Picking up a programming language can be a fun experience. Plus, it’s beneficial in the long run, especially if you are thinking about making a career out of it. Everything runs on computers and programs in today’s digital world. Therefore, even if you do not end up with a product that makes a fortune, you might result in a program that will solve some everyday problems you are facing.
5 of the Most Challenging Languages to Pick Up
You’ve probably heard of Java, C, or even Pascal. These are all basic languages that are taught in schools and colleges. However, if you’re looking for a challenge, you might want to try learning the ones listed below.
Developers say that C++ is one of the most complicated programming languages to pick up compared to Python and Java. This is thanks to its advanced syntax and because it supports both object-oriented and aspect-oriented programming. With that being said, C++ developers will find learning other languages like Java, C#, Python, or Go easier.
Throughout the years, C++ has gone through drastic changes which enable programmers to write code very efficiently. If you’re thinking about adding this language to your repertoire, don’t worry about mastering C first. Feel free to jump right in!
To understand why Haskell is difficult, you’ll first have to know the difference between imperative (or procedural) and functional programming. The former has an easy flow to it and more or less coincides with the way people think, while the latter, which is the type of language Haskell is, follows a strict mathematical rule.
Haskell also has its own syntax, which differs from other popular languages which have C as their foundation. It finds its roots in the unfamiliar System F. Learners will also face a steep learning curve when it comes to compilation and debugging.
Prolog is a declarative programming language. Simply put, this means that we are telling the machine what problem needs solving. Perhaps this makes it harder to learn than other procedural languages like Java and Pascal.
Among the first logic programming languages, Prolog is popular in artificial intelligence and natural language processing applications. It’s difficult to master as the programmer has to think about the logic first and foremost. However, it is a simple, elegant, and powerful language, despite being challenging for those who are more familiar with low-level programming.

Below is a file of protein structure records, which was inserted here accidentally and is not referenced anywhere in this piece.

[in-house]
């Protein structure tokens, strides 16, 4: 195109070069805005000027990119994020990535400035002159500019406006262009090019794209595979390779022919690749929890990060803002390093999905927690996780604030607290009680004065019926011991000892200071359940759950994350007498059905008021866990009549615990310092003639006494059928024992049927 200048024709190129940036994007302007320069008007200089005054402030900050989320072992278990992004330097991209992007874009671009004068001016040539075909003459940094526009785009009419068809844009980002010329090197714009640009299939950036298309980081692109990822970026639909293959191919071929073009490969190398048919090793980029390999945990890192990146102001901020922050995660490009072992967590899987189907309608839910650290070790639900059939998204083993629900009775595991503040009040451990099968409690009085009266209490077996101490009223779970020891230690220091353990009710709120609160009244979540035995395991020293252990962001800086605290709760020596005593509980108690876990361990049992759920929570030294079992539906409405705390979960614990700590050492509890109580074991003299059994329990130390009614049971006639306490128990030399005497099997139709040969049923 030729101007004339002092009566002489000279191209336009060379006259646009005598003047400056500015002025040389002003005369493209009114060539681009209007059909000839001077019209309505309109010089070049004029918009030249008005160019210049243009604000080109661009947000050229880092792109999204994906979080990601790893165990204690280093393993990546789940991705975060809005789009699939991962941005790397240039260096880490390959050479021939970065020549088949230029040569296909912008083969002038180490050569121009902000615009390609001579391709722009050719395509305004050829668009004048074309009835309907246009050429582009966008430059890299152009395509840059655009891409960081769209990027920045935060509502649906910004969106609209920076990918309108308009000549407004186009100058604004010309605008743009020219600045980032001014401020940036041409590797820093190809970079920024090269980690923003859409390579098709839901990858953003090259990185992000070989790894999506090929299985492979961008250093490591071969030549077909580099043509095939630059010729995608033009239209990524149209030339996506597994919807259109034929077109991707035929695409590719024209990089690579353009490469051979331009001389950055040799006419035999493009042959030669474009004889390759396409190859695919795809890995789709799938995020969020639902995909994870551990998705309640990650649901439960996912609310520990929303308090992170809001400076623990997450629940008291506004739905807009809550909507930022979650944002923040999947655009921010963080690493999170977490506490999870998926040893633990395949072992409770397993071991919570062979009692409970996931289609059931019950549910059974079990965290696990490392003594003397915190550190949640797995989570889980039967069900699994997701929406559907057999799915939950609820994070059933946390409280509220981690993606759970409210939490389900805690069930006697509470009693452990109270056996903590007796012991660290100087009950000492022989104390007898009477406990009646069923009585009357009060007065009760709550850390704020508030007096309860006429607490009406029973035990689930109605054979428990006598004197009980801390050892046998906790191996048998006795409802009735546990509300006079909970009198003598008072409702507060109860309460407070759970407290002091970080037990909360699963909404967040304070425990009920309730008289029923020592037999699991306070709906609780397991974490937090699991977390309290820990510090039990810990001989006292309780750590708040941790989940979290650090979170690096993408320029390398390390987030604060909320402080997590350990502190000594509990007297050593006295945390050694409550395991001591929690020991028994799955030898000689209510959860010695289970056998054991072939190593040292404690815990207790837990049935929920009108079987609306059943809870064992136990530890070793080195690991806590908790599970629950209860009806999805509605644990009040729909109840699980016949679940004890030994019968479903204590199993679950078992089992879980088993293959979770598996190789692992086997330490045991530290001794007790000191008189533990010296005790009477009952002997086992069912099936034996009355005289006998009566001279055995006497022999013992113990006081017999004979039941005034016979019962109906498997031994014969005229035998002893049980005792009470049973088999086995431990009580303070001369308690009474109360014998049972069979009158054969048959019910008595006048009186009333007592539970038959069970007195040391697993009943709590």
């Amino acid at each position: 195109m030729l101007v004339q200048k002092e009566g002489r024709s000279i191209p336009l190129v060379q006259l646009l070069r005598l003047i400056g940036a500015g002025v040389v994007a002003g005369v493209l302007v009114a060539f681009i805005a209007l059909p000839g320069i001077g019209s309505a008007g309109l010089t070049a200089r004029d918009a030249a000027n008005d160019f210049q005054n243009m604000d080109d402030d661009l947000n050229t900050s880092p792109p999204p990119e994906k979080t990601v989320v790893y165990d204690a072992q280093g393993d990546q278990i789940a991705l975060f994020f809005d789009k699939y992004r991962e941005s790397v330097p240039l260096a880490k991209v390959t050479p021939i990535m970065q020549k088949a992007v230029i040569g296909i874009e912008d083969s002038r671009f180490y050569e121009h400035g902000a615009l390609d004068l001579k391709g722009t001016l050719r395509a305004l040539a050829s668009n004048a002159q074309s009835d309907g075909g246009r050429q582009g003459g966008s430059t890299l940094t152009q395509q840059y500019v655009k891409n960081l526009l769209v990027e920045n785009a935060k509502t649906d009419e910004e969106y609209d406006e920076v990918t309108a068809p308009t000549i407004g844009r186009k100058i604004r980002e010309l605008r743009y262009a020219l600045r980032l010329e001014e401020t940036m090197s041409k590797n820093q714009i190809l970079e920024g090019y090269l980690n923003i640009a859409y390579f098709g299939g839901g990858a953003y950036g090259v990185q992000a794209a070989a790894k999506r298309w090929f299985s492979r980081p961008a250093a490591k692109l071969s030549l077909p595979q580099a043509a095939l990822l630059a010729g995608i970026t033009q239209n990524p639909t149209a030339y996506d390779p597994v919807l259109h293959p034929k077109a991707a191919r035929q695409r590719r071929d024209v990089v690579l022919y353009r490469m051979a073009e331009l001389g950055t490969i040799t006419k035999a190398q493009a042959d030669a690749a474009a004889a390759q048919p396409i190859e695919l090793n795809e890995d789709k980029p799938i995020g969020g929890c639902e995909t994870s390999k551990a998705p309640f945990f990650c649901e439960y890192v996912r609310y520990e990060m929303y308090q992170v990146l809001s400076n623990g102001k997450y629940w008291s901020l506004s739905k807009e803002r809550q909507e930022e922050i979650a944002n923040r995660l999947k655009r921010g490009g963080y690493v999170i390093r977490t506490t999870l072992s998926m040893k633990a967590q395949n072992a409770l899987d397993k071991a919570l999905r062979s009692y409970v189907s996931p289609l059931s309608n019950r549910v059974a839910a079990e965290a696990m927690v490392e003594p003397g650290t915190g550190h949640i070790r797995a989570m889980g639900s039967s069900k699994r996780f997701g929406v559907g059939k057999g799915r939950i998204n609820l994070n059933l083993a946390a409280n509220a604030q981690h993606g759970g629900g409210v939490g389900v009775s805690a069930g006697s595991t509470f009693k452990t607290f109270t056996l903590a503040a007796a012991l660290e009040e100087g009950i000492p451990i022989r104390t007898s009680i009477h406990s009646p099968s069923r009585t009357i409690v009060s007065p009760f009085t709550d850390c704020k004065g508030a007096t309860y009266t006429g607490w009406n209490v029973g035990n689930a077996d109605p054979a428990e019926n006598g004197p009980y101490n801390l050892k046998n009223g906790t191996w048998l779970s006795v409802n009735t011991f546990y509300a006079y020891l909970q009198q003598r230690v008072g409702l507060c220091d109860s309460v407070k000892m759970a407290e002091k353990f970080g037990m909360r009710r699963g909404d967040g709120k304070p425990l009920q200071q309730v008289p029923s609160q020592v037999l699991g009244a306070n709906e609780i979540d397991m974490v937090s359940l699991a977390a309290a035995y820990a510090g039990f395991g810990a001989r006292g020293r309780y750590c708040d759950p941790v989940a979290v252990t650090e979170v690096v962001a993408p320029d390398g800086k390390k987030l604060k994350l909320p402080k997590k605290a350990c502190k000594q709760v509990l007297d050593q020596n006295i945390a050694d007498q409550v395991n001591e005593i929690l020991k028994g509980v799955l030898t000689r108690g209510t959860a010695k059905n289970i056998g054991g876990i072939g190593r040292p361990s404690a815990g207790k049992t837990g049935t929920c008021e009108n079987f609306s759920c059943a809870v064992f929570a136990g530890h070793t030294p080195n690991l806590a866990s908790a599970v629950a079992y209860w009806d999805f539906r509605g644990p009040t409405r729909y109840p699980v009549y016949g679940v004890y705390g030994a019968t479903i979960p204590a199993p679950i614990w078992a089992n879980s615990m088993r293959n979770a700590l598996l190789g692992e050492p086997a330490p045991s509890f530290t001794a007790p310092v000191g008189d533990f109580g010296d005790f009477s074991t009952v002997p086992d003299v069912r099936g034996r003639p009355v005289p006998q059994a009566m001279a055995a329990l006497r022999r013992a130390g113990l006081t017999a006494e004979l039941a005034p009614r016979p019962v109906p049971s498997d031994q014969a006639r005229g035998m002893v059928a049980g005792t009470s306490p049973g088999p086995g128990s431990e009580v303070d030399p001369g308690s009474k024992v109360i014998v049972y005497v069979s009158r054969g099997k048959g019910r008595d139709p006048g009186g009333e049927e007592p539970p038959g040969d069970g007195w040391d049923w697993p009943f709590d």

Malbolge differs from the rest of the languages in this list because it’s an esolang (esoteric programming language). Programmers do not use esolangs to write software. Instead, esolangs test boundaries and act as art or proof of concepts. Examples of esolangs are Cow and INTERCAL.
Malbolge is tough, true to its namesake, the eighth circle of hell in Dante’s Inferno. It employs an obscure notation and is self-modifying. Because of limited learning resources, this language isn’t very well-known, making it almost impossible for people to learn, whether they’re novices or experts.
Have you heard of FORTRAN? That’s the first programming language ever created. The second oldest is LISP, and it’s actively used today in higher-level systems as well as artificial intelligence. Developers find it difficult because of its fragmented features and syntax. If you want to be good at LISP, you’ll have to get used to the parentheses.
Master the Basics
Regardless of what you’re trying to learn, whether it’s how to cook, garden, sew, or program, it’s crucial to master the basics. Programming is all about changing the way you think and solve problems. Once you understand the concepts of loops, conditions, functions, and data types, you’ll find it easier to learn any language out there.